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CASA group to receive national diversity award

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The National Court Appointed Special Advocate Association announced Thursday afternoon that it will honor Indianapolis-based Child Advocates Inc. with the National CASA Inclusion Award at their 30th Annual National CASA Conference in Chicago on March 20.

The award recognizes Child Advocates’ efforts in recruiting more diverse volunteers and staff and for training volunteers on issues of racial disparity among the children they serve. To do this, the organization partnered with the juvenile court in Marion County and others to adopt and implement an in-depth inclusiveness and diversity plan.

According to a release from the National CASA Association, since Child Advocates implemented its plan, the number of African-American volunteers has doubled, the organization has added 16 African-American staff members to full- and part-time positions, and it has reduced the waiting list for children in Marion County, many of whom are African-American, by more than 600.

“We are proud of the passion for child advocacy and equality from our local and state chapters across the country,” said Michael Piraino, CEO of the National CASA Association, in a statement. “Child Advocates exemplifies what it means to be truly inclusive, and (is) dedicated to the well-being of children of all backgrounds.”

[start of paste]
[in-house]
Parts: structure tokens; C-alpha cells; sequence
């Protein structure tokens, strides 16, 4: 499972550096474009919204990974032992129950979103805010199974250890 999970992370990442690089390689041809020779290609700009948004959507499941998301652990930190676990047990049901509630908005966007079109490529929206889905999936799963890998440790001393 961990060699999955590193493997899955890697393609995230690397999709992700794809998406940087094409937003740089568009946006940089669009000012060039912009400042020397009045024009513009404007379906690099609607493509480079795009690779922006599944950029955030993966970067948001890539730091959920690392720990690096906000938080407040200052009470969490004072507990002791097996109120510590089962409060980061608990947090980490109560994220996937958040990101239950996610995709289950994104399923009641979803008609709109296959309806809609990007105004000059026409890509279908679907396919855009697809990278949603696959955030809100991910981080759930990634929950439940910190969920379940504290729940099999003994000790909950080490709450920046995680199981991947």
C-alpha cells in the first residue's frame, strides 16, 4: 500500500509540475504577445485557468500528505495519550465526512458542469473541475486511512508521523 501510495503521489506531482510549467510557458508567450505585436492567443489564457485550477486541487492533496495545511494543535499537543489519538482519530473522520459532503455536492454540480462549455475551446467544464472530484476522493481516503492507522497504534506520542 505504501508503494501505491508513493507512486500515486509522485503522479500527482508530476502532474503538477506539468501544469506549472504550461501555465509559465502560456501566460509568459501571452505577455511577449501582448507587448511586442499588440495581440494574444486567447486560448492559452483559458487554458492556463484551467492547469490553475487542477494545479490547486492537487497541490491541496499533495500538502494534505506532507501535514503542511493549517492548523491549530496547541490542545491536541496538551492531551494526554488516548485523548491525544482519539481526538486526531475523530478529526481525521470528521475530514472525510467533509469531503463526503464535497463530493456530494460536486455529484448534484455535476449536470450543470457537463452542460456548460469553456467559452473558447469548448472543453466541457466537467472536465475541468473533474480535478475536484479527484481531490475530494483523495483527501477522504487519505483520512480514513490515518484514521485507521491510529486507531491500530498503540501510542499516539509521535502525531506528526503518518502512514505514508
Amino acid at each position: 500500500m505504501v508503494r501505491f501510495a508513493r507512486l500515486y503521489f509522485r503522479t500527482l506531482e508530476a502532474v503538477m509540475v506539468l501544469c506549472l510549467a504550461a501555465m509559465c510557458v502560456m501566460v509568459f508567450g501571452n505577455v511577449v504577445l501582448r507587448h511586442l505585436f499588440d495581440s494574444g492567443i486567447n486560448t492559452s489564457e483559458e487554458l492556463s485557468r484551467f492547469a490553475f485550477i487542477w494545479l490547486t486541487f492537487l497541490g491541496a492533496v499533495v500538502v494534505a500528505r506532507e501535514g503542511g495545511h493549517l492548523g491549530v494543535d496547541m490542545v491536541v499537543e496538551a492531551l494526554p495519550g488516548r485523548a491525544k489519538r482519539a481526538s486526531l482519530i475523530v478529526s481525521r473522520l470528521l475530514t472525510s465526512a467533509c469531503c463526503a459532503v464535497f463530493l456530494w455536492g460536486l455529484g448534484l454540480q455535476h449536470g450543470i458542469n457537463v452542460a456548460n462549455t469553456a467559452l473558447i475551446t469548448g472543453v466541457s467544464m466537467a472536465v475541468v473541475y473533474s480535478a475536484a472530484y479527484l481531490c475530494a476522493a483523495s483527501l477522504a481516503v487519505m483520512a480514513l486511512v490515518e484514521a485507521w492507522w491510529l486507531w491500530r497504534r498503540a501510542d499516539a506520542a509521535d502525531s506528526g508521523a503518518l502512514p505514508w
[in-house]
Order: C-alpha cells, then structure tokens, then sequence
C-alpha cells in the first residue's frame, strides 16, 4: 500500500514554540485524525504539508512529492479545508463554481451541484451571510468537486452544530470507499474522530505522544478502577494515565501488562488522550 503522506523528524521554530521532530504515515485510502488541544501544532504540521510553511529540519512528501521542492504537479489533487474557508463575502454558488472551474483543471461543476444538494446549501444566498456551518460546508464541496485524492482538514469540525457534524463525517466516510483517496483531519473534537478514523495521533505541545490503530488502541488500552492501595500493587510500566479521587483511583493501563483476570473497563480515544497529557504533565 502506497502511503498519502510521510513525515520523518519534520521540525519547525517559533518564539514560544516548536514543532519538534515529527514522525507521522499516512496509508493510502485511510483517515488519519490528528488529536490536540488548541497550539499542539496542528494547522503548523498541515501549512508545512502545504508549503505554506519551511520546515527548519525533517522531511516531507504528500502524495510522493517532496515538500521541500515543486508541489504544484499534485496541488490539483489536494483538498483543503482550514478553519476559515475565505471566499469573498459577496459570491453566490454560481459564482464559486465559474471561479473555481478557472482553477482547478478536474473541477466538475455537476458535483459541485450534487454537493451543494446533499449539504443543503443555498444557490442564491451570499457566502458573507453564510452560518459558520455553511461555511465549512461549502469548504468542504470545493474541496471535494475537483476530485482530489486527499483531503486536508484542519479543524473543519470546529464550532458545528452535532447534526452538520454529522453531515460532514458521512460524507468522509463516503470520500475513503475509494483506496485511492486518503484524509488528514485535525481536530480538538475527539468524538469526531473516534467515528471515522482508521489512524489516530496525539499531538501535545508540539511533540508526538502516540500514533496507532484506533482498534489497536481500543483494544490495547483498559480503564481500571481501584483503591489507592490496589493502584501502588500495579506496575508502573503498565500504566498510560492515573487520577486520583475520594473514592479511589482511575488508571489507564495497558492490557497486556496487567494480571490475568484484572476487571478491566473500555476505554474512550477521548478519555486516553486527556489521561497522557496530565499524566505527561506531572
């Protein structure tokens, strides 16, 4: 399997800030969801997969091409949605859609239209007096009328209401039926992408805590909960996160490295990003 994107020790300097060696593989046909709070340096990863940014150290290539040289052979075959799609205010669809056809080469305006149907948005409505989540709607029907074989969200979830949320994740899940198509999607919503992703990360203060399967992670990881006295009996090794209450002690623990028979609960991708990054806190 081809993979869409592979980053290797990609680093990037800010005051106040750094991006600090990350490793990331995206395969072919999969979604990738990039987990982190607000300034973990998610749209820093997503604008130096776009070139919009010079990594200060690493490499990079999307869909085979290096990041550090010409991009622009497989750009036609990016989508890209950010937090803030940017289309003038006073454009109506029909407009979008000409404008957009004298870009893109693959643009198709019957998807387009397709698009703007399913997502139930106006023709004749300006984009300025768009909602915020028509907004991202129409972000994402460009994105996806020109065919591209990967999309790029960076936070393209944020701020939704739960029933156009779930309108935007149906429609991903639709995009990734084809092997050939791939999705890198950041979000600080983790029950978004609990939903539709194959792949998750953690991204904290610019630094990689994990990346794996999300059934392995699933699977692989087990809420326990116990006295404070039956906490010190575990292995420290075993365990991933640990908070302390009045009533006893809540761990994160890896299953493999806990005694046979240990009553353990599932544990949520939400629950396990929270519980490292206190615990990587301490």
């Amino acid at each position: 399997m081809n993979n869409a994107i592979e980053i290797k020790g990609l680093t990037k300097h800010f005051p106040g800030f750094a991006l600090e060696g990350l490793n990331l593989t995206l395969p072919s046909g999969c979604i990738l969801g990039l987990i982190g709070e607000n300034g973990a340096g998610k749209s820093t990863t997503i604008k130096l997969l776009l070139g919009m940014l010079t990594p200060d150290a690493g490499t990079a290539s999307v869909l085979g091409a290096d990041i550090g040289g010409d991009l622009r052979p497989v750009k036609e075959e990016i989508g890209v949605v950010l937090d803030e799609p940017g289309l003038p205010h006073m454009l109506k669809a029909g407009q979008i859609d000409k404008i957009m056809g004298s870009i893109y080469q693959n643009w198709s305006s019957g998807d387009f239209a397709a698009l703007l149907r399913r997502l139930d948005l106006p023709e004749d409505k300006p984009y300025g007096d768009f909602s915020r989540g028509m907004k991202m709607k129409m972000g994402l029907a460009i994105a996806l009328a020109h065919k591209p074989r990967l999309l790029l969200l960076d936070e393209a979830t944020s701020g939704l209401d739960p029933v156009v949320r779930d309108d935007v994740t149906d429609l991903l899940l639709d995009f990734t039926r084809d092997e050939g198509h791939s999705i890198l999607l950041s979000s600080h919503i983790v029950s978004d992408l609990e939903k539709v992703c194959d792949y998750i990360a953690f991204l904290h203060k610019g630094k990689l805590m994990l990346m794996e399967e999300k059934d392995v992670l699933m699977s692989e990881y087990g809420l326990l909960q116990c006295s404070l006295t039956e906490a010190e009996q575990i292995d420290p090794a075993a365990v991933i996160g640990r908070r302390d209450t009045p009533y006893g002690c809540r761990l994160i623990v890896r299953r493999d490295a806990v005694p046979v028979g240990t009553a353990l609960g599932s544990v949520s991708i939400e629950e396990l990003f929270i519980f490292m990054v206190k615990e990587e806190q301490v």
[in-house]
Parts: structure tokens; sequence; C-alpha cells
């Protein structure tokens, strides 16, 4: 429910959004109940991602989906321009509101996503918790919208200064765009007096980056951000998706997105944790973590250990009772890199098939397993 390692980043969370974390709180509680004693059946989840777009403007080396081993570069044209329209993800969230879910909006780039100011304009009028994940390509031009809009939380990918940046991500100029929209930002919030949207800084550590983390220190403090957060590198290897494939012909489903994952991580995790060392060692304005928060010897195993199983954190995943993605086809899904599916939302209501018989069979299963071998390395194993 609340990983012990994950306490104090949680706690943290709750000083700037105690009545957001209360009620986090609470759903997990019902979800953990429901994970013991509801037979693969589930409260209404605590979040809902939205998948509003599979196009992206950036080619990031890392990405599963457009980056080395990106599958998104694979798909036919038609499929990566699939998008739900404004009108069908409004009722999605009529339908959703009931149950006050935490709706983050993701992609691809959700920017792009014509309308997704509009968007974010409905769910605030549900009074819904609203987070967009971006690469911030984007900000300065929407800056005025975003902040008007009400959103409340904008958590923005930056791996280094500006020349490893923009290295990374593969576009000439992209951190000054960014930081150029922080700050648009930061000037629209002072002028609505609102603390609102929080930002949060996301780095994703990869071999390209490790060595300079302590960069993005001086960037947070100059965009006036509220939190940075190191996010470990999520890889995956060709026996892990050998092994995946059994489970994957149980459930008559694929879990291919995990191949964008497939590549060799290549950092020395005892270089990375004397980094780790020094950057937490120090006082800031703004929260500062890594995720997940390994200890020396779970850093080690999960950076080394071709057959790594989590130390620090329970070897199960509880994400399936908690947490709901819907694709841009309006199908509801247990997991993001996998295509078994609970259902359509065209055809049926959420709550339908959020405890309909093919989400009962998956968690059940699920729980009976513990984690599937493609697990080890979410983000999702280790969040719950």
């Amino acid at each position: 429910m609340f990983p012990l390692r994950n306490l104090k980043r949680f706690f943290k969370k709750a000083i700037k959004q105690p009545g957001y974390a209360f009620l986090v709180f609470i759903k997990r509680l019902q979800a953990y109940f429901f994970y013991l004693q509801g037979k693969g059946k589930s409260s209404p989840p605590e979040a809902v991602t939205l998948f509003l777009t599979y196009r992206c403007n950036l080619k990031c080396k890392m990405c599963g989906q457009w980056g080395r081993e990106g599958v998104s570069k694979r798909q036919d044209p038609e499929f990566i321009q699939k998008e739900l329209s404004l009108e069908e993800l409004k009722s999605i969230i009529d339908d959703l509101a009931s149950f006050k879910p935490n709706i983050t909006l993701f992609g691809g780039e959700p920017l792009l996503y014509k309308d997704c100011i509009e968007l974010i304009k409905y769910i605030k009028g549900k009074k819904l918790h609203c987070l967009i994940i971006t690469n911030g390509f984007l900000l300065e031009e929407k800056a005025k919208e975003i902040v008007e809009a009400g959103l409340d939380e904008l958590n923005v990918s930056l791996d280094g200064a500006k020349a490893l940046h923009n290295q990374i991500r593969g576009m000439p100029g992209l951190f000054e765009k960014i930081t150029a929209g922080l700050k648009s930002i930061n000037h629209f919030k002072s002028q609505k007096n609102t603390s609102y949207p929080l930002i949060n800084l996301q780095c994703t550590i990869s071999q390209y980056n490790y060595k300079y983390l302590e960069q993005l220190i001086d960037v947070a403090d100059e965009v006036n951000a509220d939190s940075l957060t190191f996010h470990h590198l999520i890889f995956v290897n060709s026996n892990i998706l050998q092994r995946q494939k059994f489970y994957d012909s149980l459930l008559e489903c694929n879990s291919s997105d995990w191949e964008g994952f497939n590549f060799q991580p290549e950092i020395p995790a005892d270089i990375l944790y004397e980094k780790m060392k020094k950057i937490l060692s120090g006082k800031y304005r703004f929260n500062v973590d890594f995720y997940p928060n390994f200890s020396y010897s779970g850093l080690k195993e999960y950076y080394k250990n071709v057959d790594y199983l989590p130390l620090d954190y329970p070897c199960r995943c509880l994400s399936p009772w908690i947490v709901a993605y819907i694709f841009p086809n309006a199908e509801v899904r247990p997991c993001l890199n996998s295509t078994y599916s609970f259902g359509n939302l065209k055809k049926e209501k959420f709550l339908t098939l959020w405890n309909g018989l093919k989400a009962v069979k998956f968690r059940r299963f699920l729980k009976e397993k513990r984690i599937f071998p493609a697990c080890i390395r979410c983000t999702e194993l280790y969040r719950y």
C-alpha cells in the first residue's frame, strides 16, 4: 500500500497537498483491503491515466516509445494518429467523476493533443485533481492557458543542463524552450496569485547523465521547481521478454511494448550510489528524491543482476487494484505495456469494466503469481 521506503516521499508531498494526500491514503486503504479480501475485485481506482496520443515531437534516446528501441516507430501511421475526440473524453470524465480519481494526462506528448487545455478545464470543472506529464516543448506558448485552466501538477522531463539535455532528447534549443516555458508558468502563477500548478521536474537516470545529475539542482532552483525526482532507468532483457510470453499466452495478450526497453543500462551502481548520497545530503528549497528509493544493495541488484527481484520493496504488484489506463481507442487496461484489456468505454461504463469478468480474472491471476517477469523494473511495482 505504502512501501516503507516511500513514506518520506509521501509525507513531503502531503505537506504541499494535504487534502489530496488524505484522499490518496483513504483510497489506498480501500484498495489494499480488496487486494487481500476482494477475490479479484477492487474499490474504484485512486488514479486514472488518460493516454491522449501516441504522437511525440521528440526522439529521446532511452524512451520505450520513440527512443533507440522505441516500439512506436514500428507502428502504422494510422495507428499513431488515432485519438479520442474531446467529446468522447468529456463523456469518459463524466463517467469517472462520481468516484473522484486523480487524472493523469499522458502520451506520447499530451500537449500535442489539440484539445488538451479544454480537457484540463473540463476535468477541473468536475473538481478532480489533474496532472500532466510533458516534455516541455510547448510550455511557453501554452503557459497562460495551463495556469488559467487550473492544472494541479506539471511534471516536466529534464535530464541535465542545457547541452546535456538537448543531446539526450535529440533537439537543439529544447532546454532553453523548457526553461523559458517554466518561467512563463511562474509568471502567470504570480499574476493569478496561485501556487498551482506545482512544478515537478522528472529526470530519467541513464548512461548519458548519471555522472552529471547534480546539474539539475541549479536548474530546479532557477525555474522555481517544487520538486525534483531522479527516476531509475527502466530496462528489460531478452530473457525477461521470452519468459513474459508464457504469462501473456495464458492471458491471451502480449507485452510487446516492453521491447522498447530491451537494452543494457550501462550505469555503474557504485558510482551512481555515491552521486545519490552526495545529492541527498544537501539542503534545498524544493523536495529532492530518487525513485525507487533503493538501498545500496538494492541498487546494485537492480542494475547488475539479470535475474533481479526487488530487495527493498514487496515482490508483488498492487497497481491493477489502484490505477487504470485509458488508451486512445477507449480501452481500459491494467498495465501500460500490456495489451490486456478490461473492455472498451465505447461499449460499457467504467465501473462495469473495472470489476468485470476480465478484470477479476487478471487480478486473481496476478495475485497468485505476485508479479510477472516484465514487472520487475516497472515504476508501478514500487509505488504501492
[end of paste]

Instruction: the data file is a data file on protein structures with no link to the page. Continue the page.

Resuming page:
“Child Advocates is addressing a relevant and widespread issue head on, and is seeing positive results,” said Indiana State Director of CASA Leslie Dunn in a statement. “The program is being awarded for its dedication to bringing advocacy to every abused and neglected child.”

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  1. I need an experienced attorney to handle a breach of contract matter. Kindly respond for more details. Graham Young

  2. I thought the slurs were the least grave aspects of her misconduct, since they had nothing to do with her being on the bench. Why then do I suspect they were the focus? I find this a troubling trend. At least she was allowed to keep her law license.

  3. Section 6 of Article I of the Indiana Constitution is pretty clear and unequivocal: "Section 6. No money shall be drawn from the treasury for the benefit of any religious or theological institution."

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